In California, raging wildfires fueled by climate change have killed at least 40 people, destroyed thousands of homes and businesses and scorched more than 200,000 acres—roughly the size of New York City. The fires are now the deadliest in California since record keeping began. At least 100,000 people have been forced to evacuate, with about 75,000 people still displaced. Some residents had to flee for their lives, as drought conditions and powerful, erratic winds have contributed to the explosive spread of the fires. The fires have also contributed to a housing crisis, leaving thousands homeless in neighborhoods of California where rental prices were already sky-high before the blazes. We speak with Ro Khanna, Democratic congressmember from California.
AMY GOODMAN: I wanted to ask you about where you are now, Palo Alto, California, and, of course, the district you represent. I wanted to ask you about the fires, which we’re going to go into more deeply in our next segment with a UCLA climate scientist. But this year’s hurricanes striking with historic force, the 10th hurricane this year, Ophelia, just named. There haven’t been 10 hurricanes in one season since 1893. And then the uncontrolled wildfires raging where you are, across Northern California, including your district. At least 40 people killed, thousands of homes gone, hundreds of people still missing. Scientists finding a direct link between climate change and the fires, but the network TV meteorologists have barely uttered the words “climate change,” and President Trump says he’s withdrawing the U.S. from the landmark Paris climate accord. Congressmember Khanna, what do you think needs to be done right now?
REP. RO KHANNA: Well, it’s heartbreaking. As I landed back home, you could actually smell the smoke, landing into San Francisco airport. And the stories of elderly couples, some of them who have passed way because they couldn’t evacuate. We know, in part, the cause of these fires. The Diablo winds, coupled with extreme heat in the summer, has led to some of the biggest fires in California history. Now, scientists may not say definitively that climate change caused the Diablo winds or the extreme heat conditions, but what they will tell you is these are the types of extreme climate conditions that lead to tragedy. And we ought to take heed and say we want to prevent these type of extreme climate conditions here in California, going forward, given that we see the extraordinary, devastating impact.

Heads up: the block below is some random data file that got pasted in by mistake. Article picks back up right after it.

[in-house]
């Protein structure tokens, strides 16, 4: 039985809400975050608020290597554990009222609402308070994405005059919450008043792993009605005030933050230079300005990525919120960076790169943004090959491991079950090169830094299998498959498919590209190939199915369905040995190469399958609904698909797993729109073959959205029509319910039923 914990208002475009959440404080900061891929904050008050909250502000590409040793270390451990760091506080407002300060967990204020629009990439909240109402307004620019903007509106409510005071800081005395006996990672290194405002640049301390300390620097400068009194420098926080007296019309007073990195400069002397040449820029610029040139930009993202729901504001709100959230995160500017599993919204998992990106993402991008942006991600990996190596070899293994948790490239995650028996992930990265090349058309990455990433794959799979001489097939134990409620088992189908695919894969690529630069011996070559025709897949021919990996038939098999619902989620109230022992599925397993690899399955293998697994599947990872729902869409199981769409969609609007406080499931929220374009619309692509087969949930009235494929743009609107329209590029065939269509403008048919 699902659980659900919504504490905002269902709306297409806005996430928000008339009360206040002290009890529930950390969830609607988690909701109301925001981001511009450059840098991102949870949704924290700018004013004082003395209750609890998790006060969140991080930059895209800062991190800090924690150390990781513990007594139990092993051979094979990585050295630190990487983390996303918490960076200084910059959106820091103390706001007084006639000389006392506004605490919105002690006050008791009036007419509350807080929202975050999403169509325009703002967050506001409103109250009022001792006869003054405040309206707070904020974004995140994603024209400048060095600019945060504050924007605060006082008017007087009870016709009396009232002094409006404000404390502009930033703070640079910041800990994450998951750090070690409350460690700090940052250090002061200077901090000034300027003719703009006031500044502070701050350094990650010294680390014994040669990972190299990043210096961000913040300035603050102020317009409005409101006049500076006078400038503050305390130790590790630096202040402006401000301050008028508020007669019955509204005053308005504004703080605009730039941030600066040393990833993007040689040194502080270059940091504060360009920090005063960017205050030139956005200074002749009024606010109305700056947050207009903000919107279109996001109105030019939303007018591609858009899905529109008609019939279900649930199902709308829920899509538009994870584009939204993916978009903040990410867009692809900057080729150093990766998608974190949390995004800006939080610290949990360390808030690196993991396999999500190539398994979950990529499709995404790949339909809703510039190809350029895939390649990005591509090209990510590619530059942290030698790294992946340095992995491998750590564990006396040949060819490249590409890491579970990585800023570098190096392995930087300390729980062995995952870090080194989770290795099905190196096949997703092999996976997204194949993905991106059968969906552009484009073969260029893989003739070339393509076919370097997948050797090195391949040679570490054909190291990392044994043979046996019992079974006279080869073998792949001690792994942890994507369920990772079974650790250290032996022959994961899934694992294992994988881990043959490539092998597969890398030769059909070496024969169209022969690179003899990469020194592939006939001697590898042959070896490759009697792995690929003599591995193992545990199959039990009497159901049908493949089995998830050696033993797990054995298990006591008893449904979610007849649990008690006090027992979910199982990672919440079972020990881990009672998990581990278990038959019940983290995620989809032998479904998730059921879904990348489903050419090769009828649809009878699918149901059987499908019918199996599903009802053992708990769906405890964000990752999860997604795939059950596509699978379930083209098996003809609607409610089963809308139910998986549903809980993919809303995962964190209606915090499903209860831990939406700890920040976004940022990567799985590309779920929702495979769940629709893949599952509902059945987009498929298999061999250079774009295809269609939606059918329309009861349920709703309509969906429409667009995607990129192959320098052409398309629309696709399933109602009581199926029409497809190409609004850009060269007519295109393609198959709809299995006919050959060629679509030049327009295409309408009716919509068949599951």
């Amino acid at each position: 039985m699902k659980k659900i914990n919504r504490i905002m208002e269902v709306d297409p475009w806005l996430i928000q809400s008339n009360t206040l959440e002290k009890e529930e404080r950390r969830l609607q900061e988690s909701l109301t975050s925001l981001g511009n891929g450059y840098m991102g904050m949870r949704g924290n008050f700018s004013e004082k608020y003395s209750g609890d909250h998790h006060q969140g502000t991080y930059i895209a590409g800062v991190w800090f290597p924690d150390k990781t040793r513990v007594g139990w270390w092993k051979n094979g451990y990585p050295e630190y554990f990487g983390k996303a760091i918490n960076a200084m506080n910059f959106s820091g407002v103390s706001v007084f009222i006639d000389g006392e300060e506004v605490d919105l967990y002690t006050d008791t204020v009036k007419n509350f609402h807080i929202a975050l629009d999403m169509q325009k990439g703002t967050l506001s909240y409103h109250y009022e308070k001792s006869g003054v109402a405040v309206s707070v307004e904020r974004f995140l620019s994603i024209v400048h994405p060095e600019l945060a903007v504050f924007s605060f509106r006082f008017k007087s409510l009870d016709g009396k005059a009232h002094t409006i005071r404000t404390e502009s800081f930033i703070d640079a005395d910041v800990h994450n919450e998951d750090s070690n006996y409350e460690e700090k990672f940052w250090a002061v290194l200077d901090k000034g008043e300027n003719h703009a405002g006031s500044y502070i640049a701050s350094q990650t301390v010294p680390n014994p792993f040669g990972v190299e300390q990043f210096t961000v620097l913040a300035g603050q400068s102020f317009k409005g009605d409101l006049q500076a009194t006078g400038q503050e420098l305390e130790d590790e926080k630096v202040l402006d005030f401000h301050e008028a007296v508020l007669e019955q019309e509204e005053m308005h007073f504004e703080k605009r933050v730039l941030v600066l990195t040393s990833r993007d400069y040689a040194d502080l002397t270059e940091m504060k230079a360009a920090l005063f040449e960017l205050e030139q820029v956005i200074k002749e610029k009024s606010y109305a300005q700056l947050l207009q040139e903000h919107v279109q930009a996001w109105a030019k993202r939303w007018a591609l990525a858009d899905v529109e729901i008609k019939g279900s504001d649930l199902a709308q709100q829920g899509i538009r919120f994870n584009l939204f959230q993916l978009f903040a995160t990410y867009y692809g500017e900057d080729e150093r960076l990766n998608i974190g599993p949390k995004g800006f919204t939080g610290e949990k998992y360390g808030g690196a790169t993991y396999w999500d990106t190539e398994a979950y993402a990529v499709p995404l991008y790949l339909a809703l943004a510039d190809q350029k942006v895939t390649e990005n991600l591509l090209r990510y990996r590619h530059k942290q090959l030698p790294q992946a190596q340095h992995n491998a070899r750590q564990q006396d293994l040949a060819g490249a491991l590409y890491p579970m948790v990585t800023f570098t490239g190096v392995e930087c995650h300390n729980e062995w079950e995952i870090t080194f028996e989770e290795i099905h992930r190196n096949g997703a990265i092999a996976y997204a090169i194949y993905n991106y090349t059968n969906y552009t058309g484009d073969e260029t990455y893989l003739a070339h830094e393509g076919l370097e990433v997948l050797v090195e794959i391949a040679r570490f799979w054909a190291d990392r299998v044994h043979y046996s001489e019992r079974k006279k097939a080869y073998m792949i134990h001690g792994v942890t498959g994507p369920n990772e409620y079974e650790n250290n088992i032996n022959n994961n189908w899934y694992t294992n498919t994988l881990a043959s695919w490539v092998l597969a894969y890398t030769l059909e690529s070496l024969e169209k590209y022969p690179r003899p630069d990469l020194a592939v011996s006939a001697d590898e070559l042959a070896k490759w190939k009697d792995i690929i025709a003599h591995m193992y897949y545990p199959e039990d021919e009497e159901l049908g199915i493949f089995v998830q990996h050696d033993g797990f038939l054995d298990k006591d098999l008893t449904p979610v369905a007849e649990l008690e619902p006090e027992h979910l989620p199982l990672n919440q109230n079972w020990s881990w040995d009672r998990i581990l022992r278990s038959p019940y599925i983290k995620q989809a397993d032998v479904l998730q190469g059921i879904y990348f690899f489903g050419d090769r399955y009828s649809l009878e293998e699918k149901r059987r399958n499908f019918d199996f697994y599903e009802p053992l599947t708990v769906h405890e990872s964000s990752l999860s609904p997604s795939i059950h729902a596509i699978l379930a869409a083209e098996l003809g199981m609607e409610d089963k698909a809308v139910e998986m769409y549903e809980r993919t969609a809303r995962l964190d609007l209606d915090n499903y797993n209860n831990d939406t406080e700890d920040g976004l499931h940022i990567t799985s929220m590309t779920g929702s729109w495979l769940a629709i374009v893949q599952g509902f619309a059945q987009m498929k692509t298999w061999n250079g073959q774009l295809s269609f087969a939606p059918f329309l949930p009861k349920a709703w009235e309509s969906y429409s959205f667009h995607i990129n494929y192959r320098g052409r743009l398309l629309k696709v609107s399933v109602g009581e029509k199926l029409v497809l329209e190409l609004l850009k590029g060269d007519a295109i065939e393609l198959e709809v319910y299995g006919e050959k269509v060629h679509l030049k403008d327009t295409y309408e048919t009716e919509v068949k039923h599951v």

Look, I represent Silicon Valley, a place of extraordinary technology. But these type of events are reminders of our own—the limits of human power, the sense that nature and the planet still matter. And they should give us a sense of humility that we should not chance the fate of the planet, that we can’t control the environmental catastrophes caused by extreme climate conditions.
AMY GOODMAN: We’re going to go to this more extended discussion in a moment, but I did want to ask you about Kevin de León, the California Senate pro tem, announcing yesterday that he will be running for Senator Dianne Feinstein’s seat, running against her. Your thoughts on this, saying he’s going to represent a wing of the party that has been really iced out?
REP. RO KHANNA: Well, I had called for a challenge to Senator Feinstein. She has been wrong on the major issues of our time. She was a supporter of the war in Iraq. She has supported a neocon-neoliberal interventionist foreign policy in Libya or increasing troops in Afghanistan. She was for the extension of the PATRIOT Act and for mass surveillance, and worked with Republicans to have that mass surveillance. We need someone who is going to be for a progressive foreign policy, who is going to stand up for civil liberties. And I think Kevin de León can certainly do that. There may be others who enter. But I just think California is one of the most innovative, progressive places, and we need someone who is going to articulate those values.
AMY GOODMAN: Ro Khanna, we want to thank you for being with us. Have you formally endorsed him?
REP. RO KHANNA: I have. I have endorsed Kevin. I think he has done terrific work on the environment, and he has done terrific work on healthcare for all. But like I said, my bigger theme is—I like Kevin. I’m supporting him. But I want to see new progressive ideas come forward from California. And I respect Senator Feinstein, but she’s just been wrong on some of the biggest issues of our time. And given my own perspective on foreign policy and civil liberties, I don’t think she’s the right voice for California, going forward.
AMY GOODMAN: Well, Ro Khanna, I want to thank you for being with us, Democratic member of Congress, recently co-authored an op-ed, that we’ll link to, called “Stop the Unconstitutional War in Yemen.”
When we come back, climate change and the wildfires of Northern California. Stay with us.